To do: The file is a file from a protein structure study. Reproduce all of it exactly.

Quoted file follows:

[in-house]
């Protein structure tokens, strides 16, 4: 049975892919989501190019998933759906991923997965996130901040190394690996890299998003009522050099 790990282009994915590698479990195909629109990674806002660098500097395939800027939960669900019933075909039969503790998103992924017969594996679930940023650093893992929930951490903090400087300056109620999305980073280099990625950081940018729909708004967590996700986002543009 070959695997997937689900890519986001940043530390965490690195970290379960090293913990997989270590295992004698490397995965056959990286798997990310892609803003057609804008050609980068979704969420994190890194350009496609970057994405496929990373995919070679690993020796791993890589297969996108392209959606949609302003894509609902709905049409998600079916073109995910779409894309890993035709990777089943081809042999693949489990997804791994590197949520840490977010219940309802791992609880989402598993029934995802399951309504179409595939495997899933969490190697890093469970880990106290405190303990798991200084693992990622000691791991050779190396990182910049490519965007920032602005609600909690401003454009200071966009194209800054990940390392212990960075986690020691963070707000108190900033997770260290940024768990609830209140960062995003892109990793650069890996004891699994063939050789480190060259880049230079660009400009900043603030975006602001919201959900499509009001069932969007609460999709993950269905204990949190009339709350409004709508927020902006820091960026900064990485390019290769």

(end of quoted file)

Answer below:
[in-house]
């Protein structure tokens, strides 16, 4: 049975892919989501190019998933759906991923997965996130901040190394690996890299998003009522050099 790990282009994915590698479990195909629109990674806002660098500097395939800027939960669900019933075909039969503790998103992924017969594996679930940023650093893992929930951490903090400087300056109620999305980073280099990625950081940018729909708004967590996700986002543009 070959695997997937689900890519986001940043530390965490690195970290379960090293913990997989270590295992004698490397995965056959990286798997990310892609803003057609804008050609980068979704969420994190890194350009496609970057994405496929990373995919070679690993020796791993890589297969996108392209959606949609302003894509609902709905049409998600079916073109995910779409894309890993035709990777089943081809042999693949489990997804791994590197949520840490977010219940309802791992609880989402598993029934995802399951309504179409595939495997899933969490190697890093469970880990106290405190303990798991200084693992990622000691791991050779190396990182910049490519965007920032602005609600909690401003454009200071966009194209800054990940390392212990960075986690020691963070707000108190900033997770260290940024768990609830209140960062995003892109990793650069890996004891699994063939050789480190060259880049230079660009400009900043603030975006602001919201959900499509009001069932969007609460999709993950269905204990949190009339709350409004709508927020902006820091960026900064990485390019290769």